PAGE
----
By Darrell Todd Maurina
One man is in jail following a Wednesday night beating of a passing motorist, but a second suspect escaped from the Clovis police station.
Police said Johnny J. “J.J.” Chavez, 20, escaped from police custody while another suspect was being interviewed. According to police reports, Chavez had been handcuffed and left in an interview room. He remained a fugitive on Thursday.
Police Chief Bill Carey said handcuffing subjects is a routine procedure to prevent escapes, but it’s not foolproof.
“Those are interrogation rooms, they are not holding cells, they are just interrogation rooms where you can take a suspect or a witness,” Carey said. “I think their (officers’) supervisors will review things to see what happened.”
The incident began about 6:45 p.m. on Wednesday, according to a report by Patrolman Martin Williamson.
The report said two men in a black Volkswagen Jetta pulled in front of a female driver while she was driving down the 1100 block of Comer Street. After forcing her to abruptly stop to avoid a crash, one of the men yanked open her car door, began beating her with a handgun, and demanded that she hand over her purse.
Rather than handing over the purse, the woman began screaming for help as the man yelled that he was not afraid to shoot her. A second man in the car then got out, pulled the attacker off the victim, and the two sped away toward Martin Luther King Boulevard.
The woman told police she did not know her assailants. However, several witnesses said they recognized the driver and passenger. Police located two men, Marvin Holt, 21, and Chavez in a similar vehicle about a mile away. The victim later identified the men as her attackers, police said.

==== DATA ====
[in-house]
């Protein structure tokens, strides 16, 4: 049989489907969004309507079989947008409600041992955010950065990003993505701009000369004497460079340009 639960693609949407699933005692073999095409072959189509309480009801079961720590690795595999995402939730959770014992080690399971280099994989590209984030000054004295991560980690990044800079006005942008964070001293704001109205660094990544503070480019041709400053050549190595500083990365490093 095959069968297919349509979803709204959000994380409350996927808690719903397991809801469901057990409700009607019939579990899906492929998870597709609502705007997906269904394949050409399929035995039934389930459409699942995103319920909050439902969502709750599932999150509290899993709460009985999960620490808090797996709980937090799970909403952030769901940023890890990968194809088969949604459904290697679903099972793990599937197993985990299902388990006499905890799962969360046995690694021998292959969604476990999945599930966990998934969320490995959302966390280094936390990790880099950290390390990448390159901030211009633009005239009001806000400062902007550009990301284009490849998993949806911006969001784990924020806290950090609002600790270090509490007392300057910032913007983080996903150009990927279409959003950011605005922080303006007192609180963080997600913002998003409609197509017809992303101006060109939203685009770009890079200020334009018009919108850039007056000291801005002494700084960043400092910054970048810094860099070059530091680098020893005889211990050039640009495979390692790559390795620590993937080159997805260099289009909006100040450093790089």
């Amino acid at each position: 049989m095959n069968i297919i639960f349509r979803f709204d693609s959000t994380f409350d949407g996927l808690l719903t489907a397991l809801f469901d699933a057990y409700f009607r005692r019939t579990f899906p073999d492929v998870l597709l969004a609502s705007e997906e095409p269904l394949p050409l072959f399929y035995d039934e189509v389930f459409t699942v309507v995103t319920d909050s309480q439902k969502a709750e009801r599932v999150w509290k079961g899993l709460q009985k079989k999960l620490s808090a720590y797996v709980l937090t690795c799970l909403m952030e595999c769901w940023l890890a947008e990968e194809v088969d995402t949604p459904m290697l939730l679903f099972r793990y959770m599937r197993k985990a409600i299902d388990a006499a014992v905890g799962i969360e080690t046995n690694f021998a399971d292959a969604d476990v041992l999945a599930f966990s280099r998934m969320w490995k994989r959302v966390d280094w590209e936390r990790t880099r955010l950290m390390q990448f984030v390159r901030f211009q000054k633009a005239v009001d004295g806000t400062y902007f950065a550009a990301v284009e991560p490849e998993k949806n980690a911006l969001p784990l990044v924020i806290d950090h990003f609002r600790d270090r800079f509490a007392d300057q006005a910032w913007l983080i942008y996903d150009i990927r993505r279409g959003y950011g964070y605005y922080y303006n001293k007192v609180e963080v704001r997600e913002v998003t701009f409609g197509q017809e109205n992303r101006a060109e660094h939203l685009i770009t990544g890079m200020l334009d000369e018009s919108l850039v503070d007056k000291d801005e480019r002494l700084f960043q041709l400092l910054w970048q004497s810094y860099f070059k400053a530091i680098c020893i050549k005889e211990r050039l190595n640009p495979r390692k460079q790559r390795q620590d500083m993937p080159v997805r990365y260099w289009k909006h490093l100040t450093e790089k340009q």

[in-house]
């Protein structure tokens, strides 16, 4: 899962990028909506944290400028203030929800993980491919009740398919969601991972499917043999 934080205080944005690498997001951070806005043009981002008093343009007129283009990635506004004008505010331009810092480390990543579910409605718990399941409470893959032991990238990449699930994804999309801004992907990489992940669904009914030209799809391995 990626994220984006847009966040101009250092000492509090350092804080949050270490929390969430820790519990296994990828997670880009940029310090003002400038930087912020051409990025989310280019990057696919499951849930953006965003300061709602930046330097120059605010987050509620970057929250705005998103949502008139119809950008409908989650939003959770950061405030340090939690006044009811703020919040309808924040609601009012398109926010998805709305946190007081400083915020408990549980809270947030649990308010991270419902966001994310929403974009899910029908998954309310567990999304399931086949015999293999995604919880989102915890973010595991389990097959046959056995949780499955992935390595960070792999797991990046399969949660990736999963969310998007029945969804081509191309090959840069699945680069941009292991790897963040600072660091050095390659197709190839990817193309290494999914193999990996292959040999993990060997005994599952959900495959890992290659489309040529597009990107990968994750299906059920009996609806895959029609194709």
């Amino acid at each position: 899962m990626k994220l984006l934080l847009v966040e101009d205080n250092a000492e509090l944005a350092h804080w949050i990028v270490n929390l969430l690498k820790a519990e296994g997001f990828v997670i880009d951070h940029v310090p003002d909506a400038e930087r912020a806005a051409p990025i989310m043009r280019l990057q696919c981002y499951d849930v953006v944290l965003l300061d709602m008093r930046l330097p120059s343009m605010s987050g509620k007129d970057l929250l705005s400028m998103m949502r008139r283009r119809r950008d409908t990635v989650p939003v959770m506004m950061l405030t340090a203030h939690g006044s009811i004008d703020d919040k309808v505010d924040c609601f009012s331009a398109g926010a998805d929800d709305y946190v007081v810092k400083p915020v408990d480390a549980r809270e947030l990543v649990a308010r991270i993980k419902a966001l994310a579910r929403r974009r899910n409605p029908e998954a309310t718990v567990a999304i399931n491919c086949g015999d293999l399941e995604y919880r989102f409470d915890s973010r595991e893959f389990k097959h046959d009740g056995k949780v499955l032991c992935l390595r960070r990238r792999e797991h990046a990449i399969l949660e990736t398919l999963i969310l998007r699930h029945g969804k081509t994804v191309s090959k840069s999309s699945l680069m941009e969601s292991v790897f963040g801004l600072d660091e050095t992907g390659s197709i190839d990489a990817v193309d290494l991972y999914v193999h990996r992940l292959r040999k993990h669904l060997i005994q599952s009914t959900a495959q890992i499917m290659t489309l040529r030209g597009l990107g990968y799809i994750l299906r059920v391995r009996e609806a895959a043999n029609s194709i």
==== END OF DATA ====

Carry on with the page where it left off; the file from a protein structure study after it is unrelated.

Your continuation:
Holt is charged with attempt to commit armed robbery. Chavez is charged as an accessory and with escape.
Interviewed Thursday, Williamson credited the woman’s screams with driving off her attackers and said she was furious about the incident.
“There was no hesitation in identification whatsoever,” Williamson said. “If she could have gotten out the back door of my police vehicle to get at those two, she would have.”
“She was very upset at first, she had bleeding cuts on her face where she was hit with the alleged gun,” said Williamson. “After a while she calmed down and I had her friends take her down to the police department.”
Carey said armed robberies of passing motorists are rare in Clovis, but drivers need to take precautions.
“Keep your car doors locked and make sure you are conscious of your surroundings,” Carey said. “If you feel like someone is following you, drive straight to the police department or a well-lighted area with a lot of people rather than continuing on.”
Carey said motorists in Clovis have been stopped and robbed at gunpoint or knifepoint only a few times in the last half-decade.